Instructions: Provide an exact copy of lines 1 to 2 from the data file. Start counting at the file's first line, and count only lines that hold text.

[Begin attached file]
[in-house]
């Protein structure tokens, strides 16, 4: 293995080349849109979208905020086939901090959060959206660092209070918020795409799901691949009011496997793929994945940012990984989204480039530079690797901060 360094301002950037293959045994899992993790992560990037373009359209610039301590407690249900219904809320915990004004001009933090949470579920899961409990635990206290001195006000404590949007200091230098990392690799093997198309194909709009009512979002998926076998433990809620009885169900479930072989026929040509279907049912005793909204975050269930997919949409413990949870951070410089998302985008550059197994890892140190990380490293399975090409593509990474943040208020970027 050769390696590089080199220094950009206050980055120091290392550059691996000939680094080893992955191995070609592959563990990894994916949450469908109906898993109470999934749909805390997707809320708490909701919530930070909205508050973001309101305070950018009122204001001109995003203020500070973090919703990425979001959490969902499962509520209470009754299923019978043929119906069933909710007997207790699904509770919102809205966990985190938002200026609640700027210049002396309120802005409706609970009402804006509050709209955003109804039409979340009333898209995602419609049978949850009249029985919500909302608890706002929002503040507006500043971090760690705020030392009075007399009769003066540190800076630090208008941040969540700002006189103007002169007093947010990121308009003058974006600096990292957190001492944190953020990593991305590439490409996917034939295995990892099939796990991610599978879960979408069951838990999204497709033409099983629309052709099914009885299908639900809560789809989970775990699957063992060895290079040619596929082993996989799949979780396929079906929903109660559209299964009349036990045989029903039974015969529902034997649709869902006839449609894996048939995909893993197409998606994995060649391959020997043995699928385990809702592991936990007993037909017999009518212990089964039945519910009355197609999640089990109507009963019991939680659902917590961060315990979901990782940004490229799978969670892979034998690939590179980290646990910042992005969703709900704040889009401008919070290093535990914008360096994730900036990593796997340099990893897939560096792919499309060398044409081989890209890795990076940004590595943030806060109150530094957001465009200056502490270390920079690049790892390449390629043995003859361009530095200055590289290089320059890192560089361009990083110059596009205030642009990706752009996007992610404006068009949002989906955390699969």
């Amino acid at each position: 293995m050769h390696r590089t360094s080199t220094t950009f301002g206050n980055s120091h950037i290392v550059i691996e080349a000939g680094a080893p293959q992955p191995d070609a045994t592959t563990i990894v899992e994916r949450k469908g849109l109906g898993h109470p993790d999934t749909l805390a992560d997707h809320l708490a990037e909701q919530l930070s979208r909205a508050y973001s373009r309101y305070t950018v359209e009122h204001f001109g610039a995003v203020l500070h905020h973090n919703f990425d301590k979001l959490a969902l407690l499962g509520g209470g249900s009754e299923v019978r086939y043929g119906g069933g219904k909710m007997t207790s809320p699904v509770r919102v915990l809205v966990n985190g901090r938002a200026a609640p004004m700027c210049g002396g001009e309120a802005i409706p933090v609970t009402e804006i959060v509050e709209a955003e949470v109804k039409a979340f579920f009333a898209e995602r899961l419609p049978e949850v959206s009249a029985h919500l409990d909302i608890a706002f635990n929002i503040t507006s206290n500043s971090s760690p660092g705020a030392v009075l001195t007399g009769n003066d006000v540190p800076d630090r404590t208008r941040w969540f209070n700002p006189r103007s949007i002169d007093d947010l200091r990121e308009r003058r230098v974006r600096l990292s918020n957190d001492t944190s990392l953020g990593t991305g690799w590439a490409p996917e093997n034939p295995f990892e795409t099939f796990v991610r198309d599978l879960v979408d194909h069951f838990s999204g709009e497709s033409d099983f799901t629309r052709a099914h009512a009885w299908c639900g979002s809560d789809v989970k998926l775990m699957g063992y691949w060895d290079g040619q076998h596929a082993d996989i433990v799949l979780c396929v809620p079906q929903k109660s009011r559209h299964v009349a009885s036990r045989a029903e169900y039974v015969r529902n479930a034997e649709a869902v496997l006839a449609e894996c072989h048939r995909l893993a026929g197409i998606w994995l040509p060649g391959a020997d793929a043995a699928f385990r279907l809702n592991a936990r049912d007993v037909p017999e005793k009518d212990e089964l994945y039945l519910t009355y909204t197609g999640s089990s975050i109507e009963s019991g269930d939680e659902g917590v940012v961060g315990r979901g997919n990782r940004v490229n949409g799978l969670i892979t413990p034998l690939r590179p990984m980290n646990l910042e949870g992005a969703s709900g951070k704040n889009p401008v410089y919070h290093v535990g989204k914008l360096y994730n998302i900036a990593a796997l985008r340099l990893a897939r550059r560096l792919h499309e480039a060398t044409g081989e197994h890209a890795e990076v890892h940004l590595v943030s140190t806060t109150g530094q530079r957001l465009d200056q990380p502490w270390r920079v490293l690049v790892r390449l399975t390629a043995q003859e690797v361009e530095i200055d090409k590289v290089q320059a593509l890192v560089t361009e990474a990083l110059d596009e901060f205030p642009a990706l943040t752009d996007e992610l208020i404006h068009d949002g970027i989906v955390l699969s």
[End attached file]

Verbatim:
[in-house]
């Protein structure tokens, strides 16, 4: 293995080349849109979208905020086939901090959060959206660092209070918020795409799901691949009011496997793929994945940012990984989204480039530079690797901060 360094301002950037293959045994899992993790992560990037373009359209610039301590407690249900219904809320915990004004001009933090949470579920899961409990635990206290001195006000404590949007200091230098990392690799093997198309194909709009009512979002998926076998433990809620009885169900479930072989026929040509279907049912005793909204975050269930997919949409413990949870951070410089998302985008550059197994890892140190990380490293399975090409593509990474943040208020970027 050769390696590089080199220094950009206050980055120091290392550059691996000939680094080893992955191995070609592959563990990894994916949450469908109906898993109470999934749909805390997707809320708490909701919530930070909205508050973001309101305070950018009122204001001109995003203020500070973090919703990425979001959490969902499962509520209470009754299923019978043929119906069933909710007997207790699904509770919102809205966990985190938002200026609640700027210049002396309120802005409706609970009402804006509050709209955003109804039409979340009333898209995602419609049978949850009249029985919500909302608890706002929002503040507006500043971090760690705020030392009075007399009769003066540190800076630090208008941040969540700002006189103007002169007093947010990121308009003058974006600096990292957190001492944190953020990593991305590439490409996917034939295995990892099939796990991610599978879960979408069951838990999204497709033409099983629309052709099914009885299908639900809560789809989970775990699957063992060895290079040619596929082993996989799949979780396929079906929903109660559209299964009349036990045989029903039974015969529902034997649709869902006839449609894996048939995909893993197409998606994995060649391959020997043995699928385990809702592991936990007993037909017999009518212990089964039945519910009355197609999640089990109507009963019991939680659902917590961060315990979901990782940004490229799978969670892979034998690939590179980290646990910042992005969703709900704040889009401008919070290093535990914008360096994730900036990593796997340099990893897939560096792919499309060398044409081989890209890795990076940004590595943030806060109150530094957001465009200056502490270390920079690049790892390449390629043995003859361009530095200055590289290089320059890192560089361009990083110059596009205030642009990706752009996007992610404006068009949002989906955390699969």